Robert Lowe

(1811-1892 / England)

Song Of The Squatters I - Poem by Robert Lowe

The gum has no shade,
And the wattle no fruit,
The parrot don’t warble
In trolls like the flute,
The cockatoo cooeth
Not much like a dove,
Yet fear not to ride
To my station, my love;
Four hundred miles off
Is the goal of our way,
It is done in a week
At but sixty a day;
The plains are all dusty,
The creeks are all dried,
’Tis the fairest of weather
To bring home my bride.
The blue vault of heaven
Shall curtain thy form,
One side of a gum tree
The moonbeam must warm;
The whizzing mosquito
Shall dance o’er thy head,
And the guana shall squat
At the foot of thy bed;
The brave laughing jackass
Shall sing thee to sleep,
And the snake o’er thy slumbers
His vigils shall keep.
Then sleep, lady, sleep,
Without dreaming of pain,
Till the frost of the morning
Shall wake thee again.
Our brave bridal bower
I built not of stones,
Though, like old Doubting Castle,
’Tis paved with bones,
The bones of the sheep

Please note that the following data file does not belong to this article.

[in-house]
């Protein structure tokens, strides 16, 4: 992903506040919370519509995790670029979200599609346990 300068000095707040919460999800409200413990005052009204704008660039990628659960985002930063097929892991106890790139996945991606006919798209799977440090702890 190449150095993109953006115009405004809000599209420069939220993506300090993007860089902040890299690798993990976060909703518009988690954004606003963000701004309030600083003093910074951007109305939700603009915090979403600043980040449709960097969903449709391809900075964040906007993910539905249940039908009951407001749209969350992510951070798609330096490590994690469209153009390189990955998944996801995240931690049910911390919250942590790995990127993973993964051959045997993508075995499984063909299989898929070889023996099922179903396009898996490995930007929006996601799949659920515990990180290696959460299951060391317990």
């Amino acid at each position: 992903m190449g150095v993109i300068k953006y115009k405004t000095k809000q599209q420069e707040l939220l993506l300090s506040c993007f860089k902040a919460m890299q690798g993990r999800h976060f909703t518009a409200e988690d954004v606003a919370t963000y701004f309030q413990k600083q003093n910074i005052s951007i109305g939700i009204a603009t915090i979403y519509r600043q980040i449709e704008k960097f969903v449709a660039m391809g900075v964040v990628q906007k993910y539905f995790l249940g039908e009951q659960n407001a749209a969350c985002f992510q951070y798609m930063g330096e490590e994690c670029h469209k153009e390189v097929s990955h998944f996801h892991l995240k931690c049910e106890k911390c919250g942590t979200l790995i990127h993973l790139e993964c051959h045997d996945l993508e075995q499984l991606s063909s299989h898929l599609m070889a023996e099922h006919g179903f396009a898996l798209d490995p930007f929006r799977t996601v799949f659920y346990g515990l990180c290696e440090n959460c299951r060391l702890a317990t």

On whose flesh I have fed,
Where thy thin satin slipper
Unshrinking may tread,
For the dogs have all polished
Them clean with their teeth,
And they’re better, believe me,
Than what lies beneath.
My door has no hinge,
And the window no pane,
They let out the smoke,
But they let in the rain;
The frying-pan serves us
For table and dish,
And the tin pot of tea stands
Still filled for your wish;
The sugar is brown,
The milk is all done,
But the stick it is stirred with
Is better than none.
The stockmen will swear,
And the shepherds won’t sing,
But a dog’s a companion
Enough for a king.
So fear not, fair lady,
Your desolate way,
Your clothes will arrive
In three months with my dray.
Then mount, lady, mount, to the wilderness fly,
My stores are laid in, and my shearing is nigh,
And our steeds, that through Sydney exultingly wheel,
Must graze in a week on the banks of the Peel.

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Poem Submitted: Tuesday, October 5, 2010

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